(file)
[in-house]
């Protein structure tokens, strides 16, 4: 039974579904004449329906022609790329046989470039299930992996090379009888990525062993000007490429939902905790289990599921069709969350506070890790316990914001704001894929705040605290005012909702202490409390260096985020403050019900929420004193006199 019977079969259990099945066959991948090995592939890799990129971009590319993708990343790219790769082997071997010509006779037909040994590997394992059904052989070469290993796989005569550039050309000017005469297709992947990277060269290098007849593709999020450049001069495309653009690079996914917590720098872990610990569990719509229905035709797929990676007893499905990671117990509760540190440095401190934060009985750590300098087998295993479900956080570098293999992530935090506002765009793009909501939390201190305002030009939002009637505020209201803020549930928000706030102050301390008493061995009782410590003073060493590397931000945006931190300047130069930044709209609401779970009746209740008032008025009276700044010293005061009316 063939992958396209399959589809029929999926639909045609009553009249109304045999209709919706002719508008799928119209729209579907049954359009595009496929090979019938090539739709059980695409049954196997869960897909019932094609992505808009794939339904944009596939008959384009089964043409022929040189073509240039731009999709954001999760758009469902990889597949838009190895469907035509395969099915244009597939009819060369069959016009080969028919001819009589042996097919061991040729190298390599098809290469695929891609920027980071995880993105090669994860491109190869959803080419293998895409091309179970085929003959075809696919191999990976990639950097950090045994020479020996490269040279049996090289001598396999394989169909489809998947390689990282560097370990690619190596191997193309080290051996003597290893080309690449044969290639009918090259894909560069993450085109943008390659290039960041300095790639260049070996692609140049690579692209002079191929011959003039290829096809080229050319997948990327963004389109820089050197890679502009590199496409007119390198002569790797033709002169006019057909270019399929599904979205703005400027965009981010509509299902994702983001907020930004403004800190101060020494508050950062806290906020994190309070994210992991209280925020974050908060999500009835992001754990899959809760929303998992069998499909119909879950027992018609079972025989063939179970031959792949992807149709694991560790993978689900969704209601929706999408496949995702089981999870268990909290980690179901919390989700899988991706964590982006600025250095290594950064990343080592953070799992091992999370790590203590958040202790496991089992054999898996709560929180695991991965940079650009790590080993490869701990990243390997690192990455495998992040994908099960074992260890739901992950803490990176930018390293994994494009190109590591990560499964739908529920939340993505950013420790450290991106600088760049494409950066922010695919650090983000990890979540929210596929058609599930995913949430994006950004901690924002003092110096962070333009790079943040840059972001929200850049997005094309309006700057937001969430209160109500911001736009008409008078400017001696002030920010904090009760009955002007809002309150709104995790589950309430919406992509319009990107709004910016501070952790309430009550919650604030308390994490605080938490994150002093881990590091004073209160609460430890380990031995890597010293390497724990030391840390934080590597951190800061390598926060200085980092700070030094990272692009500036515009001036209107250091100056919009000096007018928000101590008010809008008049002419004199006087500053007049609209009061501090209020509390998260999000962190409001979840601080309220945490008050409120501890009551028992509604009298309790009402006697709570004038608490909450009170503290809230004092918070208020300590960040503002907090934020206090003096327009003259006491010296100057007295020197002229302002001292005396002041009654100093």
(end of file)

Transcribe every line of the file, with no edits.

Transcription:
[in-house]
């Protein structure tokens, strides 16, 4: 039974579904004449329906022609790329046989470039299930992996090379009888990525062993000007490429939902905790289990599921069709969350506070890790316990914001704001894929705040605290005012909702202490409390260096985020403050019900929420004193006199 019977079969259990099945066959991948090995592939890799990129971009590319993708990343790219790769082997071997010509006779037909040994590997394992059904052989070469290993796989005569550039050309000017005469297709992947990277060269290098007849593709999020450049001069495309653009690079996914917590720098872990610990569990719509229905035709797929990676007893499905990671117990509760540190440095401190934060009985750590300098087998295993479900956080570098293999992530935090506002765009793009909501939390201190305002030009939002009637505020209201803020549930928000706030102050301390008493061995009782410590003073060493590397931000945006931190300047130069930044709209609401779970009746209740008032008025009276700044010293005061009316 063939992958396209399959589809029929999926639909045609009553009249109304045999209709919706002719508008799928119209729209579907049954359009595009496929090979019938090539739709059980695409049954196997869960897909019932094609992505808009794939339904944009596939008959384009089964043409022929040189073509240039731009999709954001999760758009469902990889597949838009190895469907035509395969099915244009597939009819060369069959016009080969028919001819009589042996097919061991040729190298390599098809290469695929891609920027980071995880993105090669994860491109190869959803080419293998895409091309179970085929003959075809696919191999990976990639950097950090045994020479020996490269040279049996090289001598396999394989169909489809998947390689990282560097370990690619190596191997193309080290051996003597290893080309690449044969290639009918090259894909560069993450085109943008390659290039960041300095790639260049070996692609140049690579692209002079191929011959003039290829096809080229050319997948990327963004389109820089050197890679502009590199496409007119390198002569790797033709002169006019057909270019399929599904979205703005400027965009981010509509299902994702983001907020930004403004800190101060020494508050950062806290906020994190309070994210992991209280925020974050908060999500009835992001754990899959809760929303998992069998499909119909879950027992018609079972025989063939179970031959792949992807149709694991560790993978689900969704209601929706999408496949995702089981999870268990909290980690179901919390989700899988991706964590982006600025250095290594950064990343080592953070799992091992999370790590203590958040202790496991089992054999898996709560929180695991991965940079650009790590080993490869701990990243390997690192990455495998992040994908099960074992260890739901992950803490990176930018390293994994494009190109590591990560499964739908529920939340993505950013420790450290991106600088760049494409950066922010695919650090983000990890979540929210596929058609599930995913949430994006950004901690924002003092110096962070333009790079943040840059972001929200850049997005094309309006700057937001969430209160109500911001736009008409008078400017001696002030920010904090009760009955002007809002309150709104995790589950309430919406992509319009990107709004910016501070952790309430009550919650604030308390994490605080938490994150002093881990590091004073209160609460430890380990031995890597010293390497724990030391840390934080590597951190800061390598926060200085980092700070030094990272692009500036515009001036209107250091100056919009000096007018928000101590008010809008008049002419004199006087500053007049609209009061501090209020509390998260999000962190409001979840601080309220945490008050409120501890009551028992509604009298309790009402006697709570004038608490909450009170503290809230004092918070208020300590960040503002907090934020206090003096327009003259006491010296100057007295020197002229302002001292005396002041009654100093």